Cheng, Ming-Hung (National Taiwan Ocean University) | Hsieh, Chih-Min (National Kaohsiung University of Science and Technology) | Hwang, Robert R. (National Taiwan Ocean University) | Hsu, Tai Wen (National Taiwan Ocean University)
Surface waves (SWs) and internal waves (IWs) are the most common natural phenomena in the ocean. Some oceanographers believe that internal solitary waves have significant influence over the surface waves. In order to observe the interaction between IWs and SWs with different periods over a submerged ridge, laboratory experiments by using plunging wavemaker are run in the study. Laboratory results reveal that the amplitude of SWs decreases as the fluid changes from homogeneous into stratified. At the slow wavemaker speed, the wave period of SWs has a significant decrease when the wave propagates over a ridge; at fast wavemaker speed, the wave period of SWs keep the same value. For the evolution of IWs in strong breaking cases, the wave transmitted amplitude increases as the wave approaches to the ridge. The wave fundamental period of IWs also shorten in slow wavemaker speed but is fixed in fast wavemaker speed. Moreover, the oscillation noises in long period is significant than that in short period.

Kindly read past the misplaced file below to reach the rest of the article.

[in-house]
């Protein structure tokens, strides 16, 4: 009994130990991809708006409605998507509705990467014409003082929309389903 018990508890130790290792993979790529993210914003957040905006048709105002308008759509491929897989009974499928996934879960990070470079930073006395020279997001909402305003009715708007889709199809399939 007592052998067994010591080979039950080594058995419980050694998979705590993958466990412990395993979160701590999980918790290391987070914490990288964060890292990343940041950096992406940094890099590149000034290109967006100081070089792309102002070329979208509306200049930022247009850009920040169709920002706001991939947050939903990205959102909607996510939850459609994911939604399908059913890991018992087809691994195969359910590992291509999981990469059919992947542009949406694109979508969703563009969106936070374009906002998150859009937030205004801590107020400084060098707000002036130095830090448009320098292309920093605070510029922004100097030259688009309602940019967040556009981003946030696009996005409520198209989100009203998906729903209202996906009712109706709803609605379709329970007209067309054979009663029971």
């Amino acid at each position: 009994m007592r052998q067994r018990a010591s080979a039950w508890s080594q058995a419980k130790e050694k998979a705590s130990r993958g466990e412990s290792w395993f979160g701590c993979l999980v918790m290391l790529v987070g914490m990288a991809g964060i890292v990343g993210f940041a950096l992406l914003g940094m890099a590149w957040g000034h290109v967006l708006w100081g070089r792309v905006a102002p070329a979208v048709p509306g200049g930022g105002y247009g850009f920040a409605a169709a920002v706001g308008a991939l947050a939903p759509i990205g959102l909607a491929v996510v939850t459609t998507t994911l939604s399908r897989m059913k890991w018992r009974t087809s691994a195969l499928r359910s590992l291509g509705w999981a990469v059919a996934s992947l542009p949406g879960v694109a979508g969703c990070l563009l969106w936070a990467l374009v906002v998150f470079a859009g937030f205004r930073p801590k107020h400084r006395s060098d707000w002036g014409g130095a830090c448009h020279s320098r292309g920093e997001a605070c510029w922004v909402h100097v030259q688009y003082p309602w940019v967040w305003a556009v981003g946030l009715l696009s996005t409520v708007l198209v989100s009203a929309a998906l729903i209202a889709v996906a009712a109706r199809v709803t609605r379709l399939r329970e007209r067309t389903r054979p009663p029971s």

In a stratified fluid, external forces (ex., wind or flow etc.,) produce the barotropic waves in surface layer (i.e., Surface waves; SWs) and then induce baroclinic waves in interface (i.e., Internal waves; IWs) due to the different pressure variations. In the ocean, the IWs generation is induced by the interaction between flow and submerged topography (Hsu et. al., 2000); in the lake, the wind plays an important role on producing the surface pressure difference and then internal waves are generated indirectly (Pannard et. al., 2011); at the estuary, the internal waves are generated by the interaction between waves and flow. Internal waves have significant effect on ecology, environment and engineering when they propagate over varied topography (Bourgault et al., 2014; Lamb, 2014). Internal solitary wave (ISW), which is a special type of internal waves, has been studied in previous literature about its generation, transport and dissipation (Grimshaw and Helfrich, 2018; Hsieh et al. 2016, Lamb, 2014). Due to the short flow induced by its larger amplitude of ISW, surface waves becomes small and can be ignored during the interaction.